The drug is banned in the UK but, in July, Australia became the first country in the world to begin prescribing psilocybin to patients with treatment-resistant depression following studies – including research by Prof Nutt – which have demonstrated a strong therapeutic effect.
Now there are hopes that it could also be used to help people overcome alcohol dependency.
“I think it’s going to revolutionise the treatment of addiction,” said Prof Nutt, who is speaking to the Herald ahead of a visit to Edinburgh on September 28 for a Science of Psychedelics event.
Prof Nutt, a neuropsychopharmacologist at Imperial College London who co-founded the world’s first psychedelic research centre at the university 15 years ago, points to recent US research published at the end of 2022.
In what is believed to be the first randomised, control trial for psilocybin in patients with alcohol use disorder, 93 participants aged 25 to 63 received either two psilocybin pills or antihistamine tablets – the placebo – along with psychotherapy.
All of the volunteers were averaging seven alcoholic drinks a day prior to the study.
By the end of the study half the psilocybin group had quit alcohol completely compared with around a quarter of those who received the placebo.
“That was such a powerful outcome that that’s going to go into a Phase Three trial,” said Prof Nutt.
“If that works – as I’m sure it will – then it’ll be a licensed medicine for the treatment of alcoholism, probably within five years.”
It comes weeks after statistics revealed that there were 1,276 alcohol misuse deaths in Scotland last year – the highest number since 2008.
Prof Nutt admits to being surprised by the potential medical benefits of psychedelics.
The 72-year-old academic has been an outspoken critic of the “war on drugs” and was sacked in 2009 as chairman of the Advisory Committee on the Misuse of Drugs (ACMD) by then-Home Secretary Alan Johnston after he denounced the government’s decision to upgrade cannabis from a Class C to Class B drug.
He has frequently argued that illicit drugs should be classified according to evidence of harm, insisting that alcohol and tobacco do more damage than LSD or ecstasy and that smoking cannabis carries only a “relatively small risk” of causing psychotic illness.
Nonetheless, he says he did not go into his current field “as a flag bearer for psychedelics in medicine”.
“I knew they were interesting drugs that changed the brain, but my group studied them because we wanted to understand what a ‘psychedelic trip’ really is,” he added.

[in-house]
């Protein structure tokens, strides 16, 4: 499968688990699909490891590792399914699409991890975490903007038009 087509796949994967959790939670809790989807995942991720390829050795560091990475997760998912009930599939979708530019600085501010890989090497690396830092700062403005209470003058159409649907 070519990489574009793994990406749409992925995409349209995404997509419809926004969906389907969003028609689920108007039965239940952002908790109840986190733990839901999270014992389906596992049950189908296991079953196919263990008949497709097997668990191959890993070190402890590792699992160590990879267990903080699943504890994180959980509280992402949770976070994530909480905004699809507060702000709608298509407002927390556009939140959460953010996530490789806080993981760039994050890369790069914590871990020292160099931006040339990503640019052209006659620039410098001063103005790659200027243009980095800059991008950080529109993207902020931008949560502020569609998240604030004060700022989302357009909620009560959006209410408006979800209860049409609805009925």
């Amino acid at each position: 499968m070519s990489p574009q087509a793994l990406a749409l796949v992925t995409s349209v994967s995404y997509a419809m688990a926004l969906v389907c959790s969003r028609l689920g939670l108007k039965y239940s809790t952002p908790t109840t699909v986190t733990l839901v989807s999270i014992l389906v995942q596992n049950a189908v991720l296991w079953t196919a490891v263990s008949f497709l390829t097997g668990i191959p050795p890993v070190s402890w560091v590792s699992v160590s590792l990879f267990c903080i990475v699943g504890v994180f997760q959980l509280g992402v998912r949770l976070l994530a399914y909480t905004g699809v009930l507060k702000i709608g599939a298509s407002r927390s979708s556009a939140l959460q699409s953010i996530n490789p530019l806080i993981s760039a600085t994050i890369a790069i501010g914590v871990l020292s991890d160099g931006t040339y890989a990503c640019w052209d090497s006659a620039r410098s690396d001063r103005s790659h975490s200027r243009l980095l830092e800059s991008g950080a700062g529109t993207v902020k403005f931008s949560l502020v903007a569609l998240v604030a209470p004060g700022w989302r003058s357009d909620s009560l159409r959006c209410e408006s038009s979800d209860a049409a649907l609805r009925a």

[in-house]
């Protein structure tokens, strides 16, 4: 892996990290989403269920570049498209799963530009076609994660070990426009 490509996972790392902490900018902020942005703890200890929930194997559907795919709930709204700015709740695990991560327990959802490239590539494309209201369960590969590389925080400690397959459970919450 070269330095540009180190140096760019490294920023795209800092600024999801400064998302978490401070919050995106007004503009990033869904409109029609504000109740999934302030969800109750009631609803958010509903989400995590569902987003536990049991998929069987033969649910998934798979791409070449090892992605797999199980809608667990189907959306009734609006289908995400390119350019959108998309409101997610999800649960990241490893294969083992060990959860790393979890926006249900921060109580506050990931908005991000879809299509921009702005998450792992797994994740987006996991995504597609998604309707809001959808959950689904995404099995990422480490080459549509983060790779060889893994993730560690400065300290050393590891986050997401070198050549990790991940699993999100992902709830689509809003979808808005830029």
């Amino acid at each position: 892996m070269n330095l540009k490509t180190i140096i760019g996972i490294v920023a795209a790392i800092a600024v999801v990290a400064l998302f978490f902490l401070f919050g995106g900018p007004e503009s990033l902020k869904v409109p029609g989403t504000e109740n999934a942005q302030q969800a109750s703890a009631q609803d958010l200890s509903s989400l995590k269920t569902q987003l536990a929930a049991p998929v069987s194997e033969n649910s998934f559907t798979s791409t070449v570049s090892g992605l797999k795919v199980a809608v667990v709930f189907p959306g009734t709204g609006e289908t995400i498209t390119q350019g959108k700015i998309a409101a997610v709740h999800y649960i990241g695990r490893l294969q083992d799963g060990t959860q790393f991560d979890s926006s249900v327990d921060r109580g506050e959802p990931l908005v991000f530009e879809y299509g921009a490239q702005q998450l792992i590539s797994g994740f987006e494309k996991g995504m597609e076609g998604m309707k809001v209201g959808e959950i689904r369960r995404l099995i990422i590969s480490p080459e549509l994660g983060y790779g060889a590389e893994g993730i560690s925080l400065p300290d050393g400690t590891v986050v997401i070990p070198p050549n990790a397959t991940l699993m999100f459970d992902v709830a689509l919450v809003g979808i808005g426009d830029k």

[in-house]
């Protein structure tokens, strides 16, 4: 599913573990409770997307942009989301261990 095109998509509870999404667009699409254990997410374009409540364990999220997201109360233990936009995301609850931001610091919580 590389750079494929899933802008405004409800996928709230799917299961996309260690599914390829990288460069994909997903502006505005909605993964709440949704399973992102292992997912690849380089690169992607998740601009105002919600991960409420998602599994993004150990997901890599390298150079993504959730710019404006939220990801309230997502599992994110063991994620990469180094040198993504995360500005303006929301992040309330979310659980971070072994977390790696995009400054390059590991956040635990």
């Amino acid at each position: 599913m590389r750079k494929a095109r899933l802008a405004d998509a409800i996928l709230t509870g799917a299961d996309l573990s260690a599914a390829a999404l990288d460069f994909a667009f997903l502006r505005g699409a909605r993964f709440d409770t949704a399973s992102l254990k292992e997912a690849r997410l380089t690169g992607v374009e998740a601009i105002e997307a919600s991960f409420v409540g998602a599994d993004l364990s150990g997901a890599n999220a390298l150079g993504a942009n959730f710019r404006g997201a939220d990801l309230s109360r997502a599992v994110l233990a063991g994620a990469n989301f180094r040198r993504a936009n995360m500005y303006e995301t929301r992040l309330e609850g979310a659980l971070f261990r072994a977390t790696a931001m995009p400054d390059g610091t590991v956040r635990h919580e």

It was only when scans showed that the psychedelics induced lasting brain changes that they team predicted that this ‘rewiring’ effect could offer hope for patients with depression who had failed on standard treatments, including antidepressants and cognitive behavioural therapy (CBT).
After nearly three years wrestling with red tape and regulators to obtain approval for a clinical trial, the team finally tested the effects of giving two oral doses of psilocybin – 10mg to check for side effects and the full 25mg seven days later – to 12 patients with treatment-resistant depression, who also received psychotherapy. An additional eight patients subsequently joined.
In some cases, the patients’ depression scores had halved within a week – sometimes within 24 hours.
While most relapsed within six months, nearly a decade on a few participants remain depression-free.
“We were amazed by how powerful the effect was,” said Prof Nutt.
“These people are very difficult to help, but it was remarkable – they all got better, some of them are still well.
“The effect of that single dose of psilocybin, over six months, was the most powerful one-off treatment ever in treatment-resistant depression.
“That’s why it’s seen as a revolution in psychiatry for resistant-depression, and it’s now being seen as a potential revolution in treatment-resistant disorders like addiction as well.
“It could transform the landscape of psychiatry. I think these are the most important innovations in psychiatry for 50 years.”
Prof Nutt said that while some patients would be understandably wary of a psychedelic trip, the effect appears to “reset” the brain so that people with troubling thought loops can “think differently about things” and benefit more from counselling.
He anticipates similar benefits in patients with eating disorders, ADHD, and obessive-compulsive disorder.
He added: “The banning of psychedelics has achieved no health benefits at all – all it did was just to deny access to these drugs for 55 years to people who have otherwise died of illnesses, addictions, suicides.
“It’s been the worst censorship of research in the history of the world.”
Tickets for Science of Psychedelics are available here